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The hidden story behind India’s remarkable election results: lethal heat | Amitava Kumar
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The hidden story behind India’s remarkable election results: lethal heat | Amitava Kumar

The Bharatiya Janata party (BJP), led by India’s prime minister, Narendra Modi, has won more seats than the opposition alliance, and yet its victory tastes of defeat. Why?

In the days leading to the election, the BJP’s main slogan had been Abki baar, 400 Paar, a call to voters to send more than 400 of its candidates to the 543-member parliament. This slogan, voiced by Modi at his campaign rallies, set a high bar for the party. Most exit polls had predicted a massive victory for the BJP – and now the results, with that party having won only 240 seats, suggest that the electorate has sent a chastening message to the ruling party and trimmed its hubris.

Let’s take as an example what has happened in the Faizabad constituency.

Faizabad, in the state of Uttar Pradesh, also includes the city of Ayodhya. Back in January, Modi inaugurated, with tremendous fanfare and pomp, a temple built on the site where a Hindu mob had demolished a 16th-century mosque. The opening of the temple had not only brought to fruition a three-decade-old promise of the BJP, it also cemented the notion of India as a Hindu majoritarian state.

The inaugural ceremonies were led by Modi, and he stood inside the temple, in its sanctum sanctorum, with the head of the militantly ultranationalist Hindu group Rashtriya Swayamsevak Sangh (RSS). Modi called that moment “the beginning of a new era”, but to many it signified the end of the secular ideals behind the idea of India.

And yet, one of the most significant outcomes in this election has been the defeat of the BJP candidate in Ayodhya. It was not the inauguration of the temple and the televised spectacle attended by celebrities that mattered in the end; instead, it was the more pressing issues of unemployment and price rise that the voters cared about. A survey spread across 19 of India’s 28 states showed that while 22% of the people felt that the temple was the Modi government’s “most liked” action, only 8% said that it was their primary concern. In contrast, unemployment was the primary concern for 27% of those surveyed.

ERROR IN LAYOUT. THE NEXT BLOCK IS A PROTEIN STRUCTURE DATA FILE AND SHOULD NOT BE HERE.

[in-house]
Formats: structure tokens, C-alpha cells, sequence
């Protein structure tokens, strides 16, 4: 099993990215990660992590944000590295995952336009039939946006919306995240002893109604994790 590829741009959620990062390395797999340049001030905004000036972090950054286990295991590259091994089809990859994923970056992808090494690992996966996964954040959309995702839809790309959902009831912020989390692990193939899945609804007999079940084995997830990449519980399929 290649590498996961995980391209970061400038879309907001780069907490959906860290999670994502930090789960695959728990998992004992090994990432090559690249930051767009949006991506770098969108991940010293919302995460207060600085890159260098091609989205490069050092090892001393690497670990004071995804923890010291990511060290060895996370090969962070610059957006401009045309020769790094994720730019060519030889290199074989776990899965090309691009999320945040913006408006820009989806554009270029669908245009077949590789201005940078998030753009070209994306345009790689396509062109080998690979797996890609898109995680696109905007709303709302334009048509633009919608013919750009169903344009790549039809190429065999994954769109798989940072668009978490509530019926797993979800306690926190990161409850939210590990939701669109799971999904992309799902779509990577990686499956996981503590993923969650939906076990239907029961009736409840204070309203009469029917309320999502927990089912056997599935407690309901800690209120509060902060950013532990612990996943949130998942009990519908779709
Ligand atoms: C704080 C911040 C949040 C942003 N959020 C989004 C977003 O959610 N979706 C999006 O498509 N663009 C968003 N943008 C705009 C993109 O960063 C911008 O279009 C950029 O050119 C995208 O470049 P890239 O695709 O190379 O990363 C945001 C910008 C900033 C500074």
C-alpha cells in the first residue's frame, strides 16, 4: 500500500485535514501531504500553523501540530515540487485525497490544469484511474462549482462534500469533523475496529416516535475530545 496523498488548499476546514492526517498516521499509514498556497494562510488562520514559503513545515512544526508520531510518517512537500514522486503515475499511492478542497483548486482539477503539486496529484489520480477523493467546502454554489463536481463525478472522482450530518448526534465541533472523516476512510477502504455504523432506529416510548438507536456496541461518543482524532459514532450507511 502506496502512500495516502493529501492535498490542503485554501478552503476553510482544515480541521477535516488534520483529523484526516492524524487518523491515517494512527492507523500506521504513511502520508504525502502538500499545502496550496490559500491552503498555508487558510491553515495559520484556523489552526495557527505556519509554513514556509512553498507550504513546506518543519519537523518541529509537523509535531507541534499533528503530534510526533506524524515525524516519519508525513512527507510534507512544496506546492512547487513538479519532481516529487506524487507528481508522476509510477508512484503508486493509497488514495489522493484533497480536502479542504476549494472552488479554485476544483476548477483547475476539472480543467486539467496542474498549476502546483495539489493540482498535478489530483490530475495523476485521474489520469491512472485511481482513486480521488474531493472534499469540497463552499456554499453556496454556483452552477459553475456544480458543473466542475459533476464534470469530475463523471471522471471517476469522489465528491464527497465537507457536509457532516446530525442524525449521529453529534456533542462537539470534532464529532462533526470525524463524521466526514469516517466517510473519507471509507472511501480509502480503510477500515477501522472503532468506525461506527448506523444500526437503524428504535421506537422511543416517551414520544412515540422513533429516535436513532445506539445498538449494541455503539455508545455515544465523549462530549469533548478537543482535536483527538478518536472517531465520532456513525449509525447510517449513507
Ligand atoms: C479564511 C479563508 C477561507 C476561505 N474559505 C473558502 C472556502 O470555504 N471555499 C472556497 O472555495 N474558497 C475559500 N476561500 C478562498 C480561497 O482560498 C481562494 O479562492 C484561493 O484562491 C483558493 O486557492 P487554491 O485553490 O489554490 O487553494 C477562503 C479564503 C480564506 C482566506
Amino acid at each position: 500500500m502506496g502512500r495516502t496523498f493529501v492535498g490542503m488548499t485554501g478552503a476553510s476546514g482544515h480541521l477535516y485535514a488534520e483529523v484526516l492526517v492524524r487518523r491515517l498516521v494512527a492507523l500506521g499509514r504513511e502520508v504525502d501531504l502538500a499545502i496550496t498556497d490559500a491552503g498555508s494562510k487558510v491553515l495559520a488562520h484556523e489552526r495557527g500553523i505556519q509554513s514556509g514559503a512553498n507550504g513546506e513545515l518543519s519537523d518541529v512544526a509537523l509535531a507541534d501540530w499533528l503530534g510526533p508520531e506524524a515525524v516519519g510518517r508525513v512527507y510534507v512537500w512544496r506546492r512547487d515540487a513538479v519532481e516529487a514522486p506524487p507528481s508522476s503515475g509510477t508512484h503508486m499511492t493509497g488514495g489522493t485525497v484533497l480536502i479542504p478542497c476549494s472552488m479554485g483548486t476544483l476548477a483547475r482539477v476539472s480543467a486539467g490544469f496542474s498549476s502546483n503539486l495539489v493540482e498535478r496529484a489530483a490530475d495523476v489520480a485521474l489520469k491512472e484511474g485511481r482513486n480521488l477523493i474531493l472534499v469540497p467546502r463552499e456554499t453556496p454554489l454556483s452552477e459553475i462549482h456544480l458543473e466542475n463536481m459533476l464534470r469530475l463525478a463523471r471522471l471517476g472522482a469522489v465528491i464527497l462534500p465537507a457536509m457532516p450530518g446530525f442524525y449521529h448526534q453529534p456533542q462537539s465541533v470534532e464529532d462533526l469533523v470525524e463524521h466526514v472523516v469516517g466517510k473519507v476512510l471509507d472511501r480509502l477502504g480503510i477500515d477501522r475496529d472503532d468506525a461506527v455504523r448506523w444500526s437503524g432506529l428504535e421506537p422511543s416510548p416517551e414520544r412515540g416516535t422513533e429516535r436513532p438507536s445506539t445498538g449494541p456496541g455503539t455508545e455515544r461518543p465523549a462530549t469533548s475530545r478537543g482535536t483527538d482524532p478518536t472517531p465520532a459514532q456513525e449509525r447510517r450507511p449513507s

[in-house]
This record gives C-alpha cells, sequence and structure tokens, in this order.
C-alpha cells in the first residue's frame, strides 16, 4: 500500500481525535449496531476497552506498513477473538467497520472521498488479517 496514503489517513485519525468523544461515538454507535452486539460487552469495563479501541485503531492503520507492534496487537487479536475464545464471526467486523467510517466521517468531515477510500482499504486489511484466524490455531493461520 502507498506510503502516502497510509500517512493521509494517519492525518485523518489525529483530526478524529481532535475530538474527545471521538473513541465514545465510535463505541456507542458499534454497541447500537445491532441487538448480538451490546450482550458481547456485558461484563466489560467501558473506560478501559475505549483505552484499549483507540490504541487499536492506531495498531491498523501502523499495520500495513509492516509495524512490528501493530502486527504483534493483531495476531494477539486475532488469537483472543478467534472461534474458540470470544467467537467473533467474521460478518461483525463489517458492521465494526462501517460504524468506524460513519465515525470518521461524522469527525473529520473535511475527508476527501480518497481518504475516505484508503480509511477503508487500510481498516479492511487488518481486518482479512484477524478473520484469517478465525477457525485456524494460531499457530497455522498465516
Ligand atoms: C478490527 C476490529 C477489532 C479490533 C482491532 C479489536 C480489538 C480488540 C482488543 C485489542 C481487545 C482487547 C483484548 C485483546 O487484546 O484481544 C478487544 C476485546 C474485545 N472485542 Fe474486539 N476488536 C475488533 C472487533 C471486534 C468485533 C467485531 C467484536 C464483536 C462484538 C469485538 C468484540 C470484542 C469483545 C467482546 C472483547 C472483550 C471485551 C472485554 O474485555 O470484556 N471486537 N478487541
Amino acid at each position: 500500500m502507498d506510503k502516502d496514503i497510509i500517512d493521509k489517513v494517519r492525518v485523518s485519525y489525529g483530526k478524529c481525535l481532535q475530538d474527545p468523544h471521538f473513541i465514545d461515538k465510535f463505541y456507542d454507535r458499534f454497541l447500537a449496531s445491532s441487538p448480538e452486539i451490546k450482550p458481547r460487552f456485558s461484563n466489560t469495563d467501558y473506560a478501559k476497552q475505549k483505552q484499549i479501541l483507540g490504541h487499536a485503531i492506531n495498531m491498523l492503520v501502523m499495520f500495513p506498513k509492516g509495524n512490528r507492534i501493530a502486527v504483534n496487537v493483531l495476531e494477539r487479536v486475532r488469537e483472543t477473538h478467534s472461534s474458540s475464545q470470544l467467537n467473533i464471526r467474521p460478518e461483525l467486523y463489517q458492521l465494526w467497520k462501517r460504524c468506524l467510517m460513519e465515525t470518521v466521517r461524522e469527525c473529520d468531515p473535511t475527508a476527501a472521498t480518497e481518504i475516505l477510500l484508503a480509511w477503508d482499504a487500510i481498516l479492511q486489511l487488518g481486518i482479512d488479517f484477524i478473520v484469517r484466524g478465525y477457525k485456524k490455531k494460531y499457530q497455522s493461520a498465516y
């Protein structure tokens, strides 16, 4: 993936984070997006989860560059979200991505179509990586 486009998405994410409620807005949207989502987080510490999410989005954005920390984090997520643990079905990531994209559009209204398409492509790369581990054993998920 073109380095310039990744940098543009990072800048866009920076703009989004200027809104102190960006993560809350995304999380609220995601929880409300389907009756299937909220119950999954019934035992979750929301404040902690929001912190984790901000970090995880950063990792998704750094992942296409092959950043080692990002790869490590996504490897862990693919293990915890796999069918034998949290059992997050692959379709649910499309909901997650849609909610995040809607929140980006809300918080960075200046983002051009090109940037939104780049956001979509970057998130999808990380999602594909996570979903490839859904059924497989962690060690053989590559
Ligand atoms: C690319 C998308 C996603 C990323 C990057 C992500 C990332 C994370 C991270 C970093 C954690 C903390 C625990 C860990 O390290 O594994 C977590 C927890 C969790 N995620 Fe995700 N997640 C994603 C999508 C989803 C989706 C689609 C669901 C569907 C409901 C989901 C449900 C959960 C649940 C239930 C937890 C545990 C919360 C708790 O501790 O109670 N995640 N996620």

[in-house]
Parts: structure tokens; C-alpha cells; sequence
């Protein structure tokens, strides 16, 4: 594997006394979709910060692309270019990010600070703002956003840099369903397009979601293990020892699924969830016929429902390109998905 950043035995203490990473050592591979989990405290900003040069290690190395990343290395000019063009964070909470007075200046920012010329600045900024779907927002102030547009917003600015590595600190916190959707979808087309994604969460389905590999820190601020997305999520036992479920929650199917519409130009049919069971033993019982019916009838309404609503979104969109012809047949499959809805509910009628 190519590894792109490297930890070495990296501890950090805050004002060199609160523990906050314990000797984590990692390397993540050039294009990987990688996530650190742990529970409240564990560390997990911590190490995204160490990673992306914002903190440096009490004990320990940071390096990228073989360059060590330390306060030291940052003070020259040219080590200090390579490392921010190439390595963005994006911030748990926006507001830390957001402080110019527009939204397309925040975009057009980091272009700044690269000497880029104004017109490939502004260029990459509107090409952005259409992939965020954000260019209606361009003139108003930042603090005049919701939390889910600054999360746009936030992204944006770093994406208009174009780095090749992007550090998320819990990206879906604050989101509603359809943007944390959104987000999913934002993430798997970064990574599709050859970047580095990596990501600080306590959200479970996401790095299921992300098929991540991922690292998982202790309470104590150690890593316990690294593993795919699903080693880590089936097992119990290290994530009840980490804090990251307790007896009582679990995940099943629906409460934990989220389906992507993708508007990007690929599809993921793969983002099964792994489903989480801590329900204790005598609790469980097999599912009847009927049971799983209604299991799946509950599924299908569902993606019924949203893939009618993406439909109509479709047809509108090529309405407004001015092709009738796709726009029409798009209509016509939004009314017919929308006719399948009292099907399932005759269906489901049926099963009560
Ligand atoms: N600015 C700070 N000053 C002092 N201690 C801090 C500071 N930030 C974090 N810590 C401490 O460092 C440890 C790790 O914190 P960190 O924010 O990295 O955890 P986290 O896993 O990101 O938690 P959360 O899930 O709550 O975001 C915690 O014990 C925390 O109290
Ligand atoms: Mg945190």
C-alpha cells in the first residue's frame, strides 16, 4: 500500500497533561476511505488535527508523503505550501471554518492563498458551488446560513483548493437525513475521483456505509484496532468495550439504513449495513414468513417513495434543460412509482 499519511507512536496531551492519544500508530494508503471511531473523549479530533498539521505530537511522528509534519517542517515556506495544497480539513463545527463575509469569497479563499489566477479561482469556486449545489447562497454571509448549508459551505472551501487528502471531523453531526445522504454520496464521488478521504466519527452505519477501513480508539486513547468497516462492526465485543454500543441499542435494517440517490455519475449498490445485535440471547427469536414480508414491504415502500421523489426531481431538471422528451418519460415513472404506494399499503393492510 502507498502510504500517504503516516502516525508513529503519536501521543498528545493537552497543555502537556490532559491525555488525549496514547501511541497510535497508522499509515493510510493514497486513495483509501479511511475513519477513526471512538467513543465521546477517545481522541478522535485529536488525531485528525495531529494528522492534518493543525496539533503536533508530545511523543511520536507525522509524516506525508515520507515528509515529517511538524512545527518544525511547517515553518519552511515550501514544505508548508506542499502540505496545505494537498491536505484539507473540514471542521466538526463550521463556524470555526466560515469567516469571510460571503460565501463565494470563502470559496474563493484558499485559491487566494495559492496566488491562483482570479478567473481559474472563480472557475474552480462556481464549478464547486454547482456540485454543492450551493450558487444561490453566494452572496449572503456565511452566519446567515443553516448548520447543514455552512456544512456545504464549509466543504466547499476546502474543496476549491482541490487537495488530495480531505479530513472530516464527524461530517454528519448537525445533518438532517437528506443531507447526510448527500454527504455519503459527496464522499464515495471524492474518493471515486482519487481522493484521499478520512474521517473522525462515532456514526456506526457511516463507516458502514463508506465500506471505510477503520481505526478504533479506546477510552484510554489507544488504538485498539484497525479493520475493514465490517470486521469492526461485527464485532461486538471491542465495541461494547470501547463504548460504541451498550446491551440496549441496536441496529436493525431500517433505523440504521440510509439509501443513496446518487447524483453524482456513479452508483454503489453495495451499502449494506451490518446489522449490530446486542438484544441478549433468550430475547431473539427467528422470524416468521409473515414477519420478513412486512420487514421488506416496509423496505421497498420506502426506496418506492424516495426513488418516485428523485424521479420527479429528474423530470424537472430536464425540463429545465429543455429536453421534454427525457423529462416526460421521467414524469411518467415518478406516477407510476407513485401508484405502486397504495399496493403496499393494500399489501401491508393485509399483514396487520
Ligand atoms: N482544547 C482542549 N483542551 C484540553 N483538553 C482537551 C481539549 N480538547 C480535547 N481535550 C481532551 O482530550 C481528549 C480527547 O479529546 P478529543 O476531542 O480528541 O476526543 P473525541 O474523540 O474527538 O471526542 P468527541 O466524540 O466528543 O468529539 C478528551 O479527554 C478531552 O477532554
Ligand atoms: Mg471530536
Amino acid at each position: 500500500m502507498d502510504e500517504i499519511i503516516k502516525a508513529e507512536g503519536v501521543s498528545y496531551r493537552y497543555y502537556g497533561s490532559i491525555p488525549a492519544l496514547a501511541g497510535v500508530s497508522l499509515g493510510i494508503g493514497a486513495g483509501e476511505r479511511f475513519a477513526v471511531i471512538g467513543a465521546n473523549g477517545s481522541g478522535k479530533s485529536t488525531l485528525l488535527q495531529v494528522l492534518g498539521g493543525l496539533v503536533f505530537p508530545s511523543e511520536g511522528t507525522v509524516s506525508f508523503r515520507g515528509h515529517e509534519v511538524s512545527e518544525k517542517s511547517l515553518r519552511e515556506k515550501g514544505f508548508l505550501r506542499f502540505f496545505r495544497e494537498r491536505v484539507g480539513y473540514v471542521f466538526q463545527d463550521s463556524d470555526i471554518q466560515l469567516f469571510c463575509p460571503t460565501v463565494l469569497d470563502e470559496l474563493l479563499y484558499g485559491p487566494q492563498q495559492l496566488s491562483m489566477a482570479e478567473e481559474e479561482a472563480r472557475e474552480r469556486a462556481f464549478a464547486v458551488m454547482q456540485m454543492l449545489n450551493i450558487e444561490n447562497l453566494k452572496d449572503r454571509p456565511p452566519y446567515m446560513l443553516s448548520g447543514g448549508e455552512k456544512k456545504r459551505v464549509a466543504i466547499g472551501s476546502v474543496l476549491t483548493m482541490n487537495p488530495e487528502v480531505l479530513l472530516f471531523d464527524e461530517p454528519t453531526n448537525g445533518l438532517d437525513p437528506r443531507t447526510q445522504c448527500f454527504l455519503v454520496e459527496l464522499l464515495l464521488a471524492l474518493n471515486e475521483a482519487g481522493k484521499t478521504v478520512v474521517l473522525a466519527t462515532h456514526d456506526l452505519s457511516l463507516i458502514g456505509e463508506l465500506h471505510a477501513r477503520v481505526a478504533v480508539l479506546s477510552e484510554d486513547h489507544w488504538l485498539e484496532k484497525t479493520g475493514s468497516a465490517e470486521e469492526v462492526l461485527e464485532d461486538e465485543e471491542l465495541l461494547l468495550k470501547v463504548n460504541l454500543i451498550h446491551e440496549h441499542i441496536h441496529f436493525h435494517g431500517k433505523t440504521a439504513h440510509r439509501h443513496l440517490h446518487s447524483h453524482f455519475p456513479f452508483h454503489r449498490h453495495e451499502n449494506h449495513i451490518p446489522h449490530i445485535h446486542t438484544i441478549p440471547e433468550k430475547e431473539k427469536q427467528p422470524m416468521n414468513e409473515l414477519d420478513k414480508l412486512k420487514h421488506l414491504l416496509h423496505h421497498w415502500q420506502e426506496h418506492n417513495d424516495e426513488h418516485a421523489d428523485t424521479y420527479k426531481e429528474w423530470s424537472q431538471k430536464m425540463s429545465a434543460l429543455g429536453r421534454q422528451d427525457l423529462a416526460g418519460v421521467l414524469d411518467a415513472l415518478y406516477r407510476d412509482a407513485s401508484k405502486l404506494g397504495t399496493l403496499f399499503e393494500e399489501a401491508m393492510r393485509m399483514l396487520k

You wouldn’t know this if you heard the hype in India’s television studios, where enthusiastic anchors mirrored Modi’s aggressive statements, particularly his hostile and bigoted remarks about Muslims – but there was no Modi wave. There was only the heatwave. Just this week, in my hometown of Patna, in eastern India, I met a man named Ashutosh Pandey who told me that the level of heat had proved fatal for people in his own village: he wasn’t going to risk voting, and neither was his mother.

People in Patna voted on 1 June, the last day of the seven-phase polling schedule. In Patna, the temperature had hovered above 40C. Local newspapers carried government ads exhorting voters to exercise their franchise, as well as half-page ads from the health ministry offering advice about how to avoid heatstroke. In the days leading to the voting in Patna, there were reports of personnel at polling stations dying from the heat. In the nation’s capital, Delhi, there were protests over water shortages. Last week, the temperature in Delhi hit 49.9C.

One could say that the overbearing, unendurable heat was an obstacle to democracy because it was impossible for many – especially those who are poor, need to earn their livelihood or are without means of travel – to contemplate standing in a line to vote.

The crucial point to be noted here is that the heat did not figure at all among the thundering sentiments delivered from the dais by the candidates. The prominent environmentalist Ashish Kothari told me that the “full dimensions of the climate crisis” had escaped both the BJP’s and Congress’s manifestos. In the face of such silence, it fell on the Delhi High Court to warn of the effects of global warming this past week: The court warned that Delhi could soon turn into “a barren desert.”

Perhaps the election results hold a small promise of change. The Indian electorate has resurrected a viable opposition in the parliament – a possibility that had seemed remote when the television channels were forecasting an inevitable and overwhelming BJP triumph. There might still be drama in store with shifting alliances in the coming days. But all of this will appear ordinary, maybe banal, and certainly irresponsible and deadly, when the effects of overheating and water shortage spread through India.

The truth about climate change is that it exacerbates social inequities, and once multiple crises begin to unfold in the future, one of the first victims will be the faith in democracy that we are all experiencing in this heady moment.

  • Amitava Kumar is an Indian journalist and author. His latest novel, My Beloved Life, is out now.

Source: theguardian.com